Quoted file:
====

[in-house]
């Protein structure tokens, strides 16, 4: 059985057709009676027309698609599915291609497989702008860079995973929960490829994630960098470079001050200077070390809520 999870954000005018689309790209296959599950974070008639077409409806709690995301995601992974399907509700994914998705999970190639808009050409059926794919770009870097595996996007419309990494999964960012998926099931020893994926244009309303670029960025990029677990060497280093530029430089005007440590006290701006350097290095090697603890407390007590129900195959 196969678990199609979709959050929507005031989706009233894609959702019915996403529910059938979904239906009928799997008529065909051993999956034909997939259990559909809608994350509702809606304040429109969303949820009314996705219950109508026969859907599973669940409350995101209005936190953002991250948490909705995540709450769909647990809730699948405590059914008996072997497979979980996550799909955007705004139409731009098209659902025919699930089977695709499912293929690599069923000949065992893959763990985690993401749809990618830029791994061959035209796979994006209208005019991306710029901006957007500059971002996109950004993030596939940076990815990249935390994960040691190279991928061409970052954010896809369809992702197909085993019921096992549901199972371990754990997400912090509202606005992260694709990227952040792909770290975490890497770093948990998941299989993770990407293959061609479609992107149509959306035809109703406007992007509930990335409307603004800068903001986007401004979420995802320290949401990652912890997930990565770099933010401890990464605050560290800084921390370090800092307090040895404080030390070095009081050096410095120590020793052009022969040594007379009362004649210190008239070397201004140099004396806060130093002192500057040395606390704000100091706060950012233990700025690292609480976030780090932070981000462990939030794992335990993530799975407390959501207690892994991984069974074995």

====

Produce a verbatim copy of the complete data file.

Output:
[in-house]
């Protein structure tokens, strides 16, 4: 059985057709009676027309698609599915291609497989702008860079995973929960490829994630960098470079001050200077070390809520 999870954000005018689309790209296959599950974070008639077409409806709690995301995601992974399907509700994914998705999970190639808009050409059926794919770009870097595996996007419309990494999964960012998926099931020893994926244009309303670029960025990029677990060497280093530029430089005007440590006290701006350097290095090697603890407390007590129900195959 196969678990199609979709959050929507005031989706009233894609959702019915996403529910059938979904239906009928799997008529065909051993999956034909997939259990559909809608994350509702809606304040429109969303949820009314996705219950109508026969859907599973669940409350995101209005936190953002991250948490909705995540709450769909647990809730699948405590059914008996072997497979979980996550799909955007705004139409731009098209659902025919699930089977695709499912293929690599069923000949065992893959763990985690993401749809990618830029791994061959035209796979994006209208005019991306710029901006957007500059971002996109950004993030596939940076990815990249935390994960040691190279991928061409970052954010896809369809992702197909085993019921096992549901199972371990754990997400912090509202606005992260694709990227952040792909770290975490890497770093948990998941299989993770990407293959061609479609992107149509959306035809109703406007992007509930990335409307603004800068903001986007401004979420995802320290949401990652912890997930990565770099933010401890990464605050560290800084921390370090800092307090040895404080030390070095009081050096410095120590020793052009022969040594007379009362004649210190008239070397201004140099004396806060130093002192500057040395606390704000100091706060950012233990700025690292609480976030780090932070981000462990939030794992335990993530799975407390959501207690892994991984069974074995």